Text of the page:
Star Wars vs. Star Trek
|Voting Style:||Open||Point System:||7 Point|
|Updated:||3 months ago||Status:||Debating Period|
|Viewed:||268 times||Debate No:||93223|
1. Just TFA alone made more money than all Star Trek movies alone
2. Lightsabers > Guns because lightsaber are short,medium, and long range weapons
3. Han Solo is way more of a iconic character than any other Star Trek hero
4. Darth Vader is way more iconic than any other Star Trek villain
5. Millennium Falcon is more iconic than any Star Trek ship
6. Star Wars has a bigger fan base
7. Star Wars has way better and more video games
8. John Williams awesome score
To maintain some structure in this debate, I will use this round for opening arguments, and will refrain from refuting my opponent's R2 arguments until the 3rd round. This way we have equal opportunity to speak.
Firstly, my opponent does not specify what "better" means in the resolution. Better can mean anything in this case, and since my opponent doesn't specify, I will focus on a variety of different aspects.
Star Trek has had a huge cultural impact on America and the world. It impacted Hollywood and general culture. Lines such as "beam me up Scotty" and "Live Long and Prosper" are almost universally recognized. On top of that, the characters of Kirk and Spock are among the most beloved duos in American cinematic history, alongside those such as Frodo and Sam or Sherlock and Watson. In fact, when TOS first aired in the 60s, despite being a low budget show, it gathered a very dedicted following which protested when there were talks to cancel the show.
The show was also very culturally progressive for it's time. In the 60s, it featured a black female officer, a Russian pilot, and a Japanese pilot who's actor was also gay. Some stations in the South refused to air the show. It was and still is praised for being ahead of it's time.
The USS Enterprise is such an inconic ship that when NASA unveiled it's milestone Space Shuttle program, President Ford, after recieving petitions, actually had NASA change the name of the first shuttle to Enterprise. It is also featured on a collector's edition Star Trek 50th anniversary $20 coin issued by the Royal Canadian Mint.
There have been many everyday technologies and not so common tech that has been inspired by Star Trek, I will list a few below with sources.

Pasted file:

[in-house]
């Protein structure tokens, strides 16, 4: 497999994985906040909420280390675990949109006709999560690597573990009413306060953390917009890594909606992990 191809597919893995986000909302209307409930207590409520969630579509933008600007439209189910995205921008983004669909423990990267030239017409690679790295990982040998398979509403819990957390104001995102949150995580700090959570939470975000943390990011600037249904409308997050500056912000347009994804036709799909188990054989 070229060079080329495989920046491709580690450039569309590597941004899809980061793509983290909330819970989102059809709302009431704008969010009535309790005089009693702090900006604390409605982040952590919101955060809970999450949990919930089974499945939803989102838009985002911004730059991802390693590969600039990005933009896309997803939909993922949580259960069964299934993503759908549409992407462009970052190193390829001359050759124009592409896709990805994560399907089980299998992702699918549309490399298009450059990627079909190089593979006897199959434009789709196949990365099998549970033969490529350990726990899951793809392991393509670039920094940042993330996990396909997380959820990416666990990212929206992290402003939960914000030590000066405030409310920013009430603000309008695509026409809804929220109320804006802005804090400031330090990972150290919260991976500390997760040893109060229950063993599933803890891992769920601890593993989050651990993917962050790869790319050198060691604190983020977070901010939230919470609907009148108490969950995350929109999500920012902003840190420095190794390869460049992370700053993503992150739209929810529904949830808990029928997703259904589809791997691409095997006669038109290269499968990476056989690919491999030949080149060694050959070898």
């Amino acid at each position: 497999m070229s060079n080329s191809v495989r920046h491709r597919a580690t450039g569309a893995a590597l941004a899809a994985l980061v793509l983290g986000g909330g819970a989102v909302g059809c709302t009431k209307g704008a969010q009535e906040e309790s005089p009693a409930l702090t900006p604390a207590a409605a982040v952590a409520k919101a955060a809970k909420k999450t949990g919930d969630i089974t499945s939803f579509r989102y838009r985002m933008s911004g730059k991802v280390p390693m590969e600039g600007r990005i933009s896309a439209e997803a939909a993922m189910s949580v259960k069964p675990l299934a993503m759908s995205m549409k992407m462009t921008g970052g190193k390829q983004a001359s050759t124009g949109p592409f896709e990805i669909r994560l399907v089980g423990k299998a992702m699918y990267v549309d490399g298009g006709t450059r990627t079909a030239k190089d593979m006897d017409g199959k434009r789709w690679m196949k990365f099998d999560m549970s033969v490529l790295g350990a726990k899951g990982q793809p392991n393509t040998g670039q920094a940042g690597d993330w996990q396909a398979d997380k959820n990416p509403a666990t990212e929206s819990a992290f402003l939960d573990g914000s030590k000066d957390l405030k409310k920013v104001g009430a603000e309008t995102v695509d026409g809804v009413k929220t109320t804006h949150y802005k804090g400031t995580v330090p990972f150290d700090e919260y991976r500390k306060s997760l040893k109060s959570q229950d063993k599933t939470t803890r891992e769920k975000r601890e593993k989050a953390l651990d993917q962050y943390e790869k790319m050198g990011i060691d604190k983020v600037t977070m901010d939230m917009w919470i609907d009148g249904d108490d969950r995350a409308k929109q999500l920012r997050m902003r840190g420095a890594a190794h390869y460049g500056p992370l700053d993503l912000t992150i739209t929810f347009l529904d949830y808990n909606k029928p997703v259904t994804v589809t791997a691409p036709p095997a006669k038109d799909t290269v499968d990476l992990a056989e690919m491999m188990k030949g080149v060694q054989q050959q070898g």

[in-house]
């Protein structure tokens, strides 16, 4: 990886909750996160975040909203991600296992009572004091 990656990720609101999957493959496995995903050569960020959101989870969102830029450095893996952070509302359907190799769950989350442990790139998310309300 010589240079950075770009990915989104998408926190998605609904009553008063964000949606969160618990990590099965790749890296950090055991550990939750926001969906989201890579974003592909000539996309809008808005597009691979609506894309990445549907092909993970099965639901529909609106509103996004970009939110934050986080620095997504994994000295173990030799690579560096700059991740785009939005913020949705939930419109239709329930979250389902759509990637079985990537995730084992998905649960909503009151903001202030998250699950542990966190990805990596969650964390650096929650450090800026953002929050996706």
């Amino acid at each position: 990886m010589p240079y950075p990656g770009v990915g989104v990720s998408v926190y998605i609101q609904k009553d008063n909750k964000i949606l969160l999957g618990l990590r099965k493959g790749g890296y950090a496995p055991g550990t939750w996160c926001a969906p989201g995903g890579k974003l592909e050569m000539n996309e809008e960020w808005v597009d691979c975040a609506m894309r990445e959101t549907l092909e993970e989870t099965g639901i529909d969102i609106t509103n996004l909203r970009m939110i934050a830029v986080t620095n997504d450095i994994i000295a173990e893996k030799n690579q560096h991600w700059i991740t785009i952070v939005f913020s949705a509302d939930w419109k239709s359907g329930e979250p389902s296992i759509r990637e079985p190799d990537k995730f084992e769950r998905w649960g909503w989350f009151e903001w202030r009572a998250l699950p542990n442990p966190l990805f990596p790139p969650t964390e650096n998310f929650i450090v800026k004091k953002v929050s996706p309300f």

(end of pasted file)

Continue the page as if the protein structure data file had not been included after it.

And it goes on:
Transparent Alumina - http://www.azom.com......
Also known as aluminum oxynitride, transparent alumina has many real world applications. I will list a few here.
Cell Phones - http://www.inc.com......
The idea of wireless communication from Star Trek came long before the first devices like these were invented. Real life versions of these devices were popularized many years later in the 90's by a company called Nextel. In later versions of Star Trek, these communicators turned into the Starfleet Insignia on the chest of the uniform. And a company called Vocera Communications has created a real life version of these as well, called the B2000 communication badge.
Ion Drives - http://www.dailygalaxy.com......
Ion drives have been successfully tested by NASA, and they will be a great asset in future space exploration. But this technology was already there in Star Trek, 30 years before this happened.
Google Earth - http://www.edparsons.com......
Michael Jones, chief technologist of Google Earth, has cited the tricorder from Star Trek as one of the inspirations for Google Earth.
Larger Variety of Stories
Star Wars focusses on one main conflict between the Empire and the Republic. All films draw from that main conflict. Star Trek on the other hand has a large variety of stories in it's 5 TV series and 13 films. There's something for everyone really, as each TV and film series contains different characters and stories. The stories are also richer, they explore the human nature, I cite episodes such as "The Drumhead." This episodes features an Admiral, who is so convinced that there is a Romulan spy among the Enterprise, that she begins a witchunt, accusing one crewmember of being the spy, simply because his great grandfather was a Romulan. This episode explores that even in civilized societies, corruption can creep up, and it takes just a few incidences before it takes over the system. Many episodes in Star Trek explore ideals and humans in general, just like this one.
I'll wrap up my opening arguments with that. To maintain framework my opponent will attempt to refute these arguments in the next, final round, and I will do the same for his R2 opening arguments.
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